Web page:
Why it’s wrong to call copyright infringement “theft”


By now, most of us have grown pretty used to hearing the word “theft” used to describe what happens when someone downloads a movie or a song that isn’t theirs, and certainly media and entertainment lobby groups make heavy use of such terms — as do people like News Corp. founder Rupert Murdoch when talking about what Google News does with his newspaper content. But as Rutgers law professor Stuart Green describes in a New York Times opinion piece, this terminology is fundamentally flawed, since copyright infringement is a very different thing from theft of physical property.

Why does this matter? Because seeing it as theft makes it easier to accept ridiculous court decisions and/or unreasonable government legislation that vastly over-reaches what copyright is supposed to cover.

Green notes that the Justice Department is busy prosecuting a massive legal case against MegaUpload, the file-hosting and sharing site run by the colorful German hacker Kim Dotcom. But while the documents filed by the FBI and others for the indictment included enormous estimates of the amount of digital property allegedly “stolen” by the company — just as the record industry has in cases against Napster and other sites — it isn’t clear that MegaUpload has done anything different from what YouTube and others do. And whatever other things the company might be guilty of, theft isn’t among them.

Intellectual property is unlike any other kind of property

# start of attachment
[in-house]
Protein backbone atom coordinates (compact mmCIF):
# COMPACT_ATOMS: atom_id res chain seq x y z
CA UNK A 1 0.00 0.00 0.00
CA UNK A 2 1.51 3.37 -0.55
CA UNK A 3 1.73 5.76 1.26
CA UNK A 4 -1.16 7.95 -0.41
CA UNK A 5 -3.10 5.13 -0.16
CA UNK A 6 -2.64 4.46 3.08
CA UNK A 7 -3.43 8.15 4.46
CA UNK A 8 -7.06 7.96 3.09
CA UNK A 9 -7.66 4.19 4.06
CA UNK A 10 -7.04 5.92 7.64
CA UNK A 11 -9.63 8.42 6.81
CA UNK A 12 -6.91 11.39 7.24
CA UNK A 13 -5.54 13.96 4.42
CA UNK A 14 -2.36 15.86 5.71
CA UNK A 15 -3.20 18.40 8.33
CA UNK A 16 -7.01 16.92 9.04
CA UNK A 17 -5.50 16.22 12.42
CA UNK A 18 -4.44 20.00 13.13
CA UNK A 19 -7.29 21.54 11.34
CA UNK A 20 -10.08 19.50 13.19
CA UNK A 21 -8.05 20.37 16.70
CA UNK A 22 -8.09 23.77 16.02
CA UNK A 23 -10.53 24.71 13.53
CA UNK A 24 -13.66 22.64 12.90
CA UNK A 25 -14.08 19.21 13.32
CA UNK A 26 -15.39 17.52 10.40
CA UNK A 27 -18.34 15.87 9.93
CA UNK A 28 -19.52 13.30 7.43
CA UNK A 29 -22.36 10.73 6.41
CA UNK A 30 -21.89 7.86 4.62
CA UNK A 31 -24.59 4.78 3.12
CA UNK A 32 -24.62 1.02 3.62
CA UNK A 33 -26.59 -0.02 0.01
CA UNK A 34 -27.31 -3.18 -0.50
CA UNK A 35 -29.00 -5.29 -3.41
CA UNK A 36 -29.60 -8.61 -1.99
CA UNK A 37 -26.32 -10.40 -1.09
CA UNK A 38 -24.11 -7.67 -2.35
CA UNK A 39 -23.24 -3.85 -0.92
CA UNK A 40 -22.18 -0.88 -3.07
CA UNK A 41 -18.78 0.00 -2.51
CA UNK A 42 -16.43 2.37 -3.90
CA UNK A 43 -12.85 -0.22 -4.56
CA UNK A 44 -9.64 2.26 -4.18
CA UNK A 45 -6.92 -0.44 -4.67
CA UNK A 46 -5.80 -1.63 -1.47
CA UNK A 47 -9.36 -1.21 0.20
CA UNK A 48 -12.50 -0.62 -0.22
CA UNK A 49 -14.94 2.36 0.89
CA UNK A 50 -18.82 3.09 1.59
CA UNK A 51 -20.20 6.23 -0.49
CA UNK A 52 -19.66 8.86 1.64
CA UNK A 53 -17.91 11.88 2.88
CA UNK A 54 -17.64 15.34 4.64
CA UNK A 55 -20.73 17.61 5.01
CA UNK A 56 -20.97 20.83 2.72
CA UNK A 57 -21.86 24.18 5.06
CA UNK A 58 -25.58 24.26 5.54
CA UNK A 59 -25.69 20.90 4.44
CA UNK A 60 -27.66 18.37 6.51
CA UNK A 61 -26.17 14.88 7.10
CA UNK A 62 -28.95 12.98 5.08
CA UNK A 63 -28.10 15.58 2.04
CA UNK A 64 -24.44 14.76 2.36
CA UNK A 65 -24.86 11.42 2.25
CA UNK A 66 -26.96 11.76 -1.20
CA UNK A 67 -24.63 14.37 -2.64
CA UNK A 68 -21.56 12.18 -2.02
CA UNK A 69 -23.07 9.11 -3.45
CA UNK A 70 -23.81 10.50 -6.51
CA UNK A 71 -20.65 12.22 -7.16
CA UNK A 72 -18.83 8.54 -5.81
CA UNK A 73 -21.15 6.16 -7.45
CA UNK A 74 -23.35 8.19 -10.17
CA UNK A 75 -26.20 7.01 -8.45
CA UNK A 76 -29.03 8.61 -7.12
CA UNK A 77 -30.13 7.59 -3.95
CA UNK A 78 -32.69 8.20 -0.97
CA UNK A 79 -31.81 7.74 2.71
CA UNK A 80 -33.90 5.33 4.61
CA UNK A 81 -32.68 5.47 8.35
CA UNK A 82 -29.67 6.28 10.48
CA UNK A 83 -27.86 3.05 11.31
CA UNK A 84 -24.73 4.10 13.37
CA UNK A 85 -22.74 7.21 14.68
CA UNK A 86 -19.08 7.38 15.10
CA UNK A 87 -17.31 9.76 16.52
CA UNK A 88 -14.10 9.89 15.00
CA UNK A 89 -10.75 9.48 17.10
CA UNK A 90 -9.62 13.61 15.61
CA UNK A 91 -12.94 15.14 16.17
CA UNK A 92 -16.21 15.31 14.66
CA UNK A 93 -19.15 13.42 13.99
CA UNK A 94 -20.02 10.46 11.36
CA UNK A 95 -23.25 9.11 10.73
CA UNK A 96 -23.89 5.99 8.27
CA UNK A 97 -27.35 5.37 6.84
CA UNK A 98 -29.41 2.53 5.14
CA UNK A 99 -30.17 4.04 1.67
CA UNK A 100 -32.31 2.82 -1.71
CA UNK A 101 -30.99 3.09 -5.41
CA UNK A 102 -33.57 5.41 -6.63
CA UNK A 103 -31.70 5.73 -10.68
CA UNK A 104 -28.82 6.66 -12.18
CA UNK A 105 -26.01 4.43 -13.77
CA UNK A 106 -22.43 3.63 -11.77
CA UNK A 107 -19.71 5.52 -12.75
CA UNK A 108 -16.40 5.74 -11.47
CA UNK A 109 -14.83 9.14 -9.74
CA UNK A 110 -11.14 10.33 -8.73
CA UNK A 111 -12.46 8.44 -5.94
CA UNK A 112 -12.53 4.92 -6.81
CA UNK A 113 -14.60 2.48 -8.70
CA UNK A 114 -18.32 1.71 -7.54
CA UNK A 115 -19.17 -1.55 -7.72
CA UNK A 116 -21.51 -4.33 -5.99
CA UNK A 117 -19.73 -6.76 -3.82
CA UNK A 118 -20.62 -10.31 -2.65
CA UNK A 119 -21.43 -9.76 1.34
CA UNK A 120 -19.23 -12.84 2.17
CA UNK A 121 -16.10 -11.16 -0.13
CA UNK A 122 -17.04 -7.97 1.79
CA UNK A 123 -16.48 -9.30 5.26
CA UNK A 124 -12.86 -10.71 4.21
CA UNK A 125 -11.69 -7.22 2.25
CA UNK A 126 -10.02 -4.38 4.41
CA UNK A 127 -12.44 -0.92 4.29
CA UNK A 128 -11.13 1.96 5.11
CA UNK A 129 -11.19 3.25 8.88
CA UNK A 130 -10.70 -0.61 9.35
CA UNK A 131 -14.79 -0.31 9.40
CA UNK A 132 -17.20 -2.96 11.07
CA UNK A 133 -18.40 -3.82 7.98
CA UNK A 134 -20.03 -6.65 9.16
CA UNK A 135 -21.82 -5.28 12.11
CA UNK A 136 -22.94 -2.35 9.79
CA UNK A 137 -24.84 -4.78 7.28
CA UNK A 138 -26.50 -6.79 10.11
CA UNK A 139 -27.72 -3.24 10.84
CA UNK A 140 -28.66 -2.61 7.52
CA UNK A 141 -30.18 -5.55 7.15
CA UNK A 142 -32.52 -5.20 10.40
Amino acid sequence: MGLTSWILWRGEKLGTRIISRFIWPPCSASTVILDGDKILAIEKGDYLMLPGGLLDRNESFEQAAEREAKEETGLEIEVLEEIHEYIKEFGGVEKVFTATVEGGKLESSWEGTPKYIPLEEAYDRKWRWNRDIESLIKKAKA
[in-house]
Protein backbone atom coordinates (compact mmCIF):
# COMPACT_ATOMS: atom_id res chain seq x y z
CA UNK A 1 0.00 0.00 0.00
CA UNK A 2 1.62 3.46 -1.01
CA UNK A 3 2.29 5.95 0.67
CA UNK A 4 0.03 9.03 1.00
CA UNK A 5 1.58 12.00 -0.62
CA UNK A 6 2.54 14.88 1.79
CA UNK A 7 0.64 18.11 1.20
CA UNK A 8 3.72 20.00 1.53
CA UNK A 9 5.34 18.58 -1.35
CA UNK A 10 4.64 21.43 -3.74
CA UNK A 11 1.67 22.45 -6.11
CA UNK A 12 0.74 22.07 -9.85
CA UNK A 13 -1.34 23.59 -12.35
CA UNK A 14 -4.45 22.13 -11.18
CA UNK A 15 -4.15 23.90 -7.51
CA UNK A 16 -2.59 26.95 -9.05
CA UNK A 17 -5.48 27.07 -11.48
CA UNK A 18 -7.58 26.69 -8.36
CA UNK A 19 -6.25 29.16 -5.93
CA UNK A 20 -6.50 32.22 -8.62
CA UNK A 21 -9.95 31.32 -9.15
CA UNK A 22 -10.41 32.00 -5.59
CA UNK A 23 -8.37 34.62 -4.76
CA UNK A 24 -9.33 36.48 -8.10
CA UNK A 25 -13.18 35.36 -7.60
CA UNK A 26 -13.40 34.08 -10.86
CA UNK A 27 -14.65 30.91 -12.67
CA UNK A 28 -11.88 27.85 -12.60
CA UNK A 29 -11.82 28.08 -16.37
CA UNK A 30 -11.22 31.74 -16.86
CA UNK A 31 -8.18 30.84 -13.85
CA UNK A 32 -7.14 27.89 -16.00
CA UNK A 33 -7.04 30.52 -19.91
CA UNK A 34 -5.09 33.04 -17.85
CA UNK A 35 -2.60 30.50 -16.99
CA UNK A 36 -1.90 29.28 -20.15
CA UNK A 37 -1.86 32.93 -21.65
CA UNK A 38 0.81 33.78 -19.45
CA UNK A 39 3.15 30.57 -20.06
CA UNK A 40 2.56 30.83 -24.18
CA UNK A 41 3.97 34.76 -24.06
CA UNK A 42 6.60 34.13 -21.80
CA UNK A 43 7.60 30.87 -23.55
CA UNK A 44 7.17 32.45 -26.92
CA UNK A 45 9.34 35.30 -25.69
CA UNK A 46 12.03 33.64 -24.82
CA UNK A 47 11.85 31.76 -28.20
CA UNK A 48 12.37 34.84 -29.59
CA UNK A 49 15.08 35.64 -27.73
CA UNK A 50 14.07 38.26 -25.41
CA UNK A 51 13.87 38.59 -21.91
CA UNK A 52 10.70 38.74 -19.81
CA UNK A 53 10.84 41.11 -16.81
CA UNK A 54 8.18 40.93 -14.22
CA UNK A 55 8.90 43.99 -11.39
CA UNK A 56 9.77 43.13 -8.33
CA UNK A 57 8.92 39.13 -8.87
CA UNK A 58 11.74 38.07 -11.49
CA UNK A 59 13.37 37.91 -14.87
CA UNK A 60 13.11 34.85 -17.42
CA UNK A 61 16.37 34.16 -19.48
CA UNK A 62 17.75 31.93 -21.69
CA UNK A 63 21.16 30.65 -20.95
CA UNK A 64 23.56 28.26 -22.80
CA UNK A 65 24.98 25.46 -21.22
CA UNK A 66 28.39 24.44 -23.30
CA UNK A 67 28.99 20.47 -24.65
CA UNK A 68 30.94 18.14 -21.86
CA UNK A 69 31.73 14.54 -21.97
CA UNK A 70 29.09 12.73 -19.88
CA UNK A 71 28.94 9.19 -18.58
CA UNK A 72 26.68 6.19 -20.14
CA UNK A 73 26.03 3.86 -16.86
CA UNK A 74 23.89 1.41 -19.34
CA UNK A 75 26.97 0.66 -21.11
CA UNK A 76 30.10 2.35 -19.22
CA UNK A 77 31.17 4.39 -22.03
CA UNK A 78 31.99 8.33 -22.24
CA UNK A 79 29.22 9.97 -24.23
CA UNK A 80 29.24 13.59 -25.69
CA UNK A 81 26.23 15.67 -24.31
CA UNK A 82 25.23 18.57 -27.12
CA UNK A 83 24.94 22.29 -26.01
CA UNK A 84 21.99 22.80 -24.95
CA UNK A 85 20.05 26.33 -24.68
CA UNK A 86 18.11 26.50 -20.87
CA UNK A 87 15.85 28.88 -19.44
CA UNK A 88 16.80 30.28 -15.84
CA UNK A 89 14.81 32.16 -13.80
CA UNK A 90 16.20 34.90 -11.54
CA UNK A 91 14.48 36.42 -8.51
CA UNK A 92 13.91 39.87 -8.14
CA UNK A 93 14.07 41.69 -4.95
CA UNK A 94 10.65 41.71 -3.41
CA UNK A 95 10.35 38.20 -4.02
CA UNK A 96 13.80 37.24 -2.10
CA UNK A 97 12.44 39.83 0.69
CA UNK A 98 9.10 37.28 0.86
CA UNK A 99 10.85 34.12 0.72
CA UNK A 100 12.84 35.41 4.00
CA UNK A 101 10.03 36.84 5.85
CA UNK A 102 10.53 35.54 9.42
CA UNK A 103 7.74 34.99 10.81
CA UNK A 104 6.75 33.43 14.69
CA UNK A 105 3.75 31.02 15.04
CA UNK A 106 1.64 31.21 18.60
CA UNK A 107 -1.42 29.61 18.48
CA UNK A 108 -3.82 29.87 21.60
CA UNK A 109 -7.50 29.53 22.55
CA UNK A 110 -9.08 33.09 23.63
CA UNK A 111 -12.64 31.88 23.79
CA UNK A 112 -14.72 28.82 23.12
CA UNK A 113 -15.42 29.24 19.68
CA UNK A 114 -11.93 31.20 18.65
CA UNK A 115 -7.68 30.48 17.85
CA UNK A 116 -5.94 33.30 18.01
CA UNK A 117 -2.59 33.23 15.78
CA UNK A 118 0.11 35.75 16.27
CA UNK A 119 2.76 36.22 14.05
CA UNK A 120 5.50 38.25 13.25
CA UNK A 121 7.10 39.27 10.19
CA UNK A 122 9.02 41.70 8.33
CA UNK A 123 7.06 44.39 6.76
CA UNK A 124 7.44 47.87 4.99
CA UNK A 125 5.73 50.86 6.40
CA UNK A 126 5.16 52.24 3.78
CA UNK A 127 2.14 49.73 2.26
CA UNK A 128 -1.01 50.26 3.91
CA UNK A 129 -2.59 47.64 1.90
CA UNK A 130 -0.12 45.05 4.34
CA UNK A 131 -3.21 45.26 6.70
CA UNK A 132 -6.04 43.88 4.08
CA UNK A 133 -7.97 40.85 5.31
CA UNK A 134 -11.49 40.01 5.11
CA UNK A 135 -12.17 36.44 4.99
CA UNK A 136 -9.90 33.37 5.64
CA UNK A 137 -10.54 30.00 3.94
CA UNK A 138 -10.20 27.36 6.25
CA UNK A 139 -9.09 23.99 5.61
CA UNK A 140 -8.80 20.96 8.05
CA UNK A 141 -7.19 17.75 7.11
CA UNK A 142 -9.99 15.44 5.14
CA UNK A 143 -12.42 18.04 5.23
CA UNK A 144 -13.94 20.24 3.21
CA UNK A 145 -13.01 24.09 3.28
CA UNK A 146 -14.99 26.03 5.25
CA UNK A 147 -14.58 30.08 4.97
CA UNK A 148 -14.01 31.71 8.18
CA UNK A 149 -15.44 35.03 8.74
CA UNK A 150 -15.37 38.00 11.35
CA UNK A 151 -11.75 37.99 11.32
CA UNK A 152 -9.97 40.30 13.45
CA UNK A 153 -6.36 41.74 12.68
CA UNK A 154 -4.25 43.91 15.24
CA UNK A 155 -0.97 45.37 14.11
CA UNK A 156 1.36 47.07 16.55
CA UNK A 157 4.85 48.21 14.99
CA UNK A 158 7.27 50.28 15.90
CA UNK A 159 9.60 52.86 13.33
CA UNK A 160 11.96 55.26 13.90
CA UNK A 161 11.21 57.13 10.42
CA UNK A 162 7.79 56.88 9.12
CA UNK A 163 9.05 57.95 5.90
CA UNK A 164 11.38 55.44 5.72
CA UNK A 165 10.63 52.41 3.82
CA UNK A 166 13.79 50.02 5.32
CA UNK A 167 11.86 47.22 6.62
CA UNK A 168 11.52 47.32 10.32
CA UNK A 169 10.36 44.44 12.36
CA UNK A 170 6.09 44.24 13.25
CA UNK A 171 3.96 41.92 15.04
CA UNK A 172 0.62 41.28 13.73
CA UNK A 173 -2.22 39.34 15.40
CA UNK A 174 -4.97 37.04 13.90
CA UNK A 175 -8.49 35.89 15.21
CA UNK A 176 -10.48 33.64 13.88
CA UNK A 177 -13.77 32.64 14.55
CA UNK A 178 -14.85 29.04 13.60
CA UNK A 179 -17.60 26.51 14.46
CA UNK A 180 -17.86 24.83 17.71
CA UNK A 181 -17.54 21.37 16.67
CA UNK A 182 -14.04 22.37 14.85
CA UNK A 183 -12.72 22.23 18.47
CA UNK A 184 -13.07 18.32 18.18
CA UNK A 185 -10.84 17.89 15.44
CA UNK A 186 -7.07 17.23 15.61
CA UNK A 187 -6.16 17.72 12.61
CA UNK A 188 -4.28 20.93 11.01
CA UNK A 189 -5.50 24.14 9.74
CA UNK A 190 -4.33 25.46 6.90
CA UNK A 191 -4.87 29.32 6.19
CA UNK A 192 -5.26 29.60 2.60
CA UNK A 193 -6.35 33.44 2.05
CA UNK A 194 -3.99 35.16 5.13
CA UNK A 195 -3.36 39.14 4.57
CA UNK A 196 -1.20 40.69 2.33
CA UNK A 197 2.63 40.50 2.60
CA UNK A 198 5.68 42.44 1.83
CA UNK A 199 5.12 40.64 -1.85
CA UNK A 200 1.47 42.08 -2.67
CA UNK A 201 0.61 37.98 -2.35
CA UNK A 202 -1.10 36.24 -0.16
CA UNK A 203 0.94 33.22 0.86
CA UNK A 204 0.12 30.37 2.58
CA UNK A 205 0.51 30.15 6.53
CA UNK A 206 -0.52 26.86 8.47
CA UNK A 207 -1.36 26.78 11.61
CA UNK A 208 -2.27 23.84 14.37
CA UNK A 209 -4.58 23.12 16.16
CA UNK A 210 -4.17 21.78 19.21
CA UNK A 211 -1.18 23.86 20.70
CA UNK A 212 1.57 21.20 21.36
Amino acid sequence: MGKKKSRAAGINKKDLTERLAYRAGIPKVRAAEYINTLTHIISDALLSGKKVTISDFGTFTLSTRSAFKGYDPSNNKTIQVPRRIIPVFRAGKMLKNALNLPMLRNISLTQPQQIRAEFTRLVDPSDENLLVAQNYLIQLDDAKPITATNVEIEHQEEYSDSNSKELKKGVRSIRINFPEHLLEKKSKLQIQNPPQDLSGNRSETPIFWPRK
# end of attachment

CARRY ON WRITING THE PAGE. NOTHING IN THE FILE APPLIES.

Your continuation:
As with the Napster and Grokster and other similar cases, the argument made by the movie and music and software industries is that all of the files that are shared on such sites represent a theft of their property — their “intellectual property,” to use another term that is filled with contradictions and actually muddies the debate even further. Obviously, all of the people who downloaded movies and software from MegaUpload did so instead of buying a physical copy, and therefore it represents theft — just like walking into a movie store and taking a DVD. Except that it doesn’t represent anything of the kind, as Green notes:

If Cyber Bob illegally downloads Digital Joe’s song from the Internet, it’s crucial to recognize that, in most cases, Joe hasn’t lost anything. Yes, one might try to argue that people who use intellectual property without paying for it steal the money they would have owed had they bought it lawfully.

But there are two basic problems with this contention. First, we ordinarily can’t know whether the downloader would have paid the purchase price had he not misappropriated the property. Second, the argument assumes the conclusion that is being argued for — that it is theft.

As Green and others too numerous to mention have pointed out, downloading or copying something doesn’t represent the loss of anything tangible at all, which is what makes “intellectual property” such a misnomer. If I take your car or your coat, you no longer have them — that represents real theft. And even the argument that the content industries fall back on, which is that downloading or copying represents the loss of a potential sale, doesn’t hold water. As Tim O’Reilly of O’Reilly Media has noted, many of those who copy his books likely would never have paid money for them in the first place.